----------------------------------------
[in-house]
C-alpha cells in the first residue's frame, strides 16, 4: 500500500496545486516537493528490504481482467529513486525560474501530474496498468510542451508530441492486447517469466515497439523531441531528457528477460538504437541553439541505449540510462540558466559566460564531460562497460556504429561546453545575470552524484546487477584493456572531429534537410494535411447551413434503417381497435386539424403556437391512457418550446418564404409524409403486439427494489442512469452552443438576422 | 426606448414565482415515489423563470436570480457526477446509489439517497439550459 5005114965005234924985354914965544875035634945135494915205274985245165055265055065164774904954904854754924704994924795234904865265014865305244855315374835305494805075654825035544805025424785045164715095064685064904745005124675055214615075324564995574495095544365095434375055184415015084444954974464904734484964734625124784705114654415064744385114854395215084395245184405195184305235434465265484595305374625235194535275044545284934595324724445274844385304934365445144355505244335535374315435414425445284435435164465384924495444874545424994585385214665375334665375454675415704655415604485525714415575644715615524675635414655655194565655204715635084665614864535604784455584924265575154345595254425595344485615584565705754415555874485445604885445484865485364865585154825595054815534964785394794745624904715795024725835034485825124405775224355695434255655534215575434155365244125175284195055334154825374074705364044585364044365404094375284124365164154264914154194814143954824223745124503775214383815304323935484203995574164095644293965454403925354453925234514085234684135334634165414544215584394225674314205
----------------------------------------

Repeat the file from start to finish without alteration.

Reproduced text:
[in-house]
C-alpha cells in the first residue's frame, strides 16, 4: 500500500496545486516537493528490504481482467529513486525560474501530474496498468510542451508530441492486447517469466515497439523531441531528457528477460538504437541553439541505449540510462540558466559566460564531460562497460556504429561546453545575470552524484546487477584493456572531429534537410494535411447551413434503417381497435386539424403556437391512457418550446418564404409524409403486439427494489442512469452552443438576422 | 426606448414565482415515489423563470436570480457526477446509489439517497439550459 5005114965005234924985354914965544875035634945135494915205274985245165055265055065164774904954904854754924704994924795234904865265014865305244855315374835305494805075654825035544805025424785045164715095064685064904745005124675055214615075324564995574495095544365095434375055184415015084444954974464904734484964734625124784705114654415064744385114854395215084395245184405195184305235434465265484595305374625235194535275044545284934595324724445274844385304934365445144355505244335535374315435414425445284435435164465384924495444874545424994585385214665375334665375454675415704655415604485525714415575644715615524675635414655655194565655204715635084665614864535604784455584924265575154345595254425595344485615584565705754415555874485445604885445484865485364865585154825595054815534964785394794745624904715795024725835034485825124405775224355695434255655534215575434155365244125175284195055334154825374074705364044585364044365404094375284124365164154264914154194814143954824223745124503775214383815304323935484203995574164095644293965454403925354453925234514085234684135334634165414544215584394225674314205